### damping

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differential-equations/electrical.bib
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differential-equations/electrical.pdf
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differential-equations/electrical.tex

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 @ -59,3 +59,10 @@  publisher={Springer New York},  pages={240--244} }   @book{institute1989estimation,  title={Estimation of Nonlinear Damping in Second Order Distributed Parameter Systems},  author={Institute for Computer Applications in Science and Engineering and Banks, H.T. and Reich, S. and Rosen, I.G.},  url={https://books.google.es/books?id=OKxCAQAAMAAJ},  year={1989} }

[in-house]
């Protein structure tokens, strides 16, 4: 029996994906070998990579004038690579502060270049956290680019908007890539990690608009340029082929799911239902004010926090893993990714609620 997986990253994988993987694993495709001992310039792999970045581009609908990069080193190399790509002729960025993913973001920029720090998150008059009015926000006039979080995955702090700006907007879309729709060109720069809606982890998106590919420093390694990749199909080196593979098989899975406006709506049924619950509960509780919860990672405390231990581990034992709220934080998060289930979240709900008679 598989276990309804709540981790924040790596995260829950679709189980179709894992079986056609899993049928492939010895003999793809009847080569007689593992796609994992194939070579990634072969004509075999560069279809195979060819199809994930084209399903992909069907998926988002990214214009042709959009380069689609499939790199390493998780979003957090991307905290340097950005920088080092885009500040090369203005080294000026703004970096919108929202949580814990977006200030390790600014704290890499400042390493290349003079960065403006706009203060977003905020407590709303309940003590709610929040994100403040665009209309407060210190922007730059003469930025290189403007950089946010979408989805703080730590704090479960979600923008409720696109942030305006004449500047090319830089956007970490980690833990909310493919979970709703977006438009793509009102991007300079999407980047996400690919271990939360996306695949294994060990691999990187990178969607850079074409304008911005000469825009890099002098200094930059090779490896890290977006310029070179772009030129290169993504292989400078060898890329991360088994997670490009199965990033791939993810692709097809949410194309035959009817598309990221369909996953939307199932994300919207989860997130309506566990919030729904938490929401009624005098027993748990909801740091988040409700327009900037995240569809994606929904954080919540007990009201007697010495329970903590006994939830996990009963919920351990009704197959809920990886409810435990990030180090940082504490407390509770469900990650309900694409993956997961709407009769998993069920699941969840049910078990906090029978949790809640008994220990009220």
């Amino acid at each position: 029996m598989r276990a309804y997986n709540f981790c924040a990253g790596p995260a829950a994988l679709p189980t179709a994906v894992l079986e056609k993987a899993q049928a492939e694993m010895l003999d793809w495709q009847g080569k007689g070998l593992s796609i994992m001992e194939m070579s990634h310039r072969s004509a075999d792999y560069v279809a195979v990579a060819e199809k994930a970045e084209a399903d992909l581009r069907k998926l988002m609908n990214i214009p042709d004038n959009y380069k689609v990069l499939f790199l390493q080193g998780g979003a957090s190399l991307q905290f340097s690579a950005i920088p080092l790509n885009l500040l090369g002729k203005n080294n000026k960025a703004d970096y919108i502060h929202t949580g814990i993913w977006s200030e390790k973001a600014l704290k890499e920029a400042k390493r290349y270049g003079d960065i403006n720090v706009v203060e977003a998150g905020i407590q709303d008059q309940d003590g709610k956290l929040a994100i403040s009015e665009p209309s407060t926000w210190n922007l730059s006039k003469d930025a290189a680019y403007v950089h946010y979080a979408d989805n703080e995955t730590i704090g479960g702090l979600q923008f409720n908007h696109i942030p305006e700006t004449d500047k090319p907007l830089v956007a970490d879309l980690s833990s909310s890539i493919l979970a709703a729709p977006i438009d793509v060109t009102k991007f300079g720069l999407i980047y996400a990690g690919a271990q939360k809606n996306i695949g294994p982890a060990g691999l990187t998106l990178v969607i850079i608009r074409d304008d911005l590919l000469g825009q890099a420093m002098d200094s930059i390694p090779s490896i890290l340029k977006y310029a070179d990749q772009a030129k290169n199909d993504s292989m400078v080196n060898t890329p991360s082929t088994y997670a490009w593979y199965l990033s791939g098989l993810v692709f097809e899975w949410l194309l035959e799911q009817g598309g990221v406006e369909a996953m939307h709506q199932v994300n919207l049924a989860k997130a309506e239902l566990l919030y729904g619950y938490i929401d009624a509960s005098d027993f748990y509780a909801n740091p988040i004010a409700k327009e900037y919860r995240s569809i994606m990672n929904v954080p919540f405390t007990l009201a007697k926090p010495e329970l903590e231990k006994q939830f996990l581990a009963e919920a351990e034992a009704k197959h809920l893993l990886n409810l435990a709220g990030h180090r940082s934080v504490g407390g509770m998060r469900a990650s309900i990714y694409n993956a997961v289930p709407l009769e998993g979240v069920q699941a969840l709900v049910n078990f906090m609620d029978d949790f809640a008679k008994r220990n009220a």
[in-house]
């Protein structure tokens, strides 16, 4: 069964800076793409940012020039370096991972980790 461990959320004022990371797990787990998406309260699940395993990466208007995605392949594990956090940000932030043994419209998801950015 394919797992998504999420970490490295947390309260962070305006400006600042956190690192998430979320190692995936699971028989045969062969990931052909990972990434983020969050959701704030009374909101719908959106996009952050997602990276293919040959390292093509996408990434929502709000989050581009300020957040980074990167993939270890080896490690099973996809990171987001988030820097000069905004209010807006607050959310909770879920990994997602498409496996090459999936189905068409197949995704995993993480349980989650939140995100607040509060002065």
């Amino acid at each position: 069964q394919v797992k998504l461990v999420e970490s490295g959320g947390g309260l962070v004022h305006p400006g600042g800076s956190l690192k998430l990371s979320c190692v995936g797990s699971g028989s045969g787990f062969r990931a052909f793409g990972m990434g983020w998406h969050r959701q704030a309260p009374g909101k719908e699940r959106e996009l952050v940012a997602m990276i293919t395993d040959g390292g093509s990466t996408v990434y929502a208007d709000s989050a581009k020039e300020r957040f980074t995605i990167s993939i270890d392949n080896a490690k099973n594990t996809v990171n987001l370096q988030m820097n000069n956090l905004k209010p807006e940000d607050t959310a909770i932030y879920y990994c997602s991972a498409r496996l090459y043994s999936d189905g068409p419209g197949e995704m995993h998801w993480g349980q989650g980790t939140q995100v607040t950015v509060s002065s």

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 @ -122,6 +122,11 @@ If the system is perturbed slightly, it always returns to the standard cycle. Li  \label{f:lc_hst} \end{figure}   \subsection{Damping} Mentioning damping is important mainly because, in a real world, oscillations eventually stop, due to Newton's law of Thermodynamics (the frictional force). In electronics, there is no ideal oscillator, too - small amount of energy is lost every cycle, due to electric resistance.   Generally, the damping is linear either linear or non-linear. As a rule of thumb, the linear one is easily modeled mathematically, obeying known rules, while the non-linear one is not \cite{institute1989estimation}. There are some use cases, where non-linear damping is advantageous, but the research is still ongoing about this topic.   \subsection{Li\'{e}nard Equation} A non-linear second-order ordinary differential equation \begin{equation} @ -146,6 +151,7 @@ y''-\mu\left(1-y^2\right)y'+y=0 \end{equation} where $y$ is the dynamical variable and $\mu>0$ is a parameter. If $\mu=0$, then the equation reduces to the equation of simple harmonic motion $$y''+y=0$$ The $\mu$ parameter determines the shape of the limit cycle. As it approaches 0, it gets the shape of a circle. On the other hand, increasing the paramter, involves sharpening of the curves.   The Van der Pol equation \eqref{eq:vdp} arises in the study of circuits containing vacuum tubes (triode) and is derived from earlier, Rayleigh equation \cite{nahin2001science}, known also as Rayleigh-Plesset equation - an ordinary differential equation explaining the dynamics of a spherical bubble in an infinite body of liquid.   @ -165,10 +171,12 @@ However, this form is not well-known. Far common form uses the transformation y \end{align*} which can be plotted onto direction field, as shown on \cref{f:vdp_m}. It is possible to see the stable limit cycle as well as trajectories from both sides attracted towards it.   The Van der Pol oscillator can be forced too, however, this work does not aim to investigate further in this direction.   \begin{figure}[t!]  \centering  \includegraphics[width=.85\linewidth]{vdp_maxima}  \caption{Van der Pol oscillator plotted on the direction field. Parameter\mu=1$. The wxMaxima computing software was used for this purpose. }  \caption{Phase portrait of the unforced Van der Pol oscillator, showing a limit cycle and the direction field Parameter$\mu=1\$. The wxMaxima computing software was used for this purpose. }  \label{f:vdp_m} \end{figure}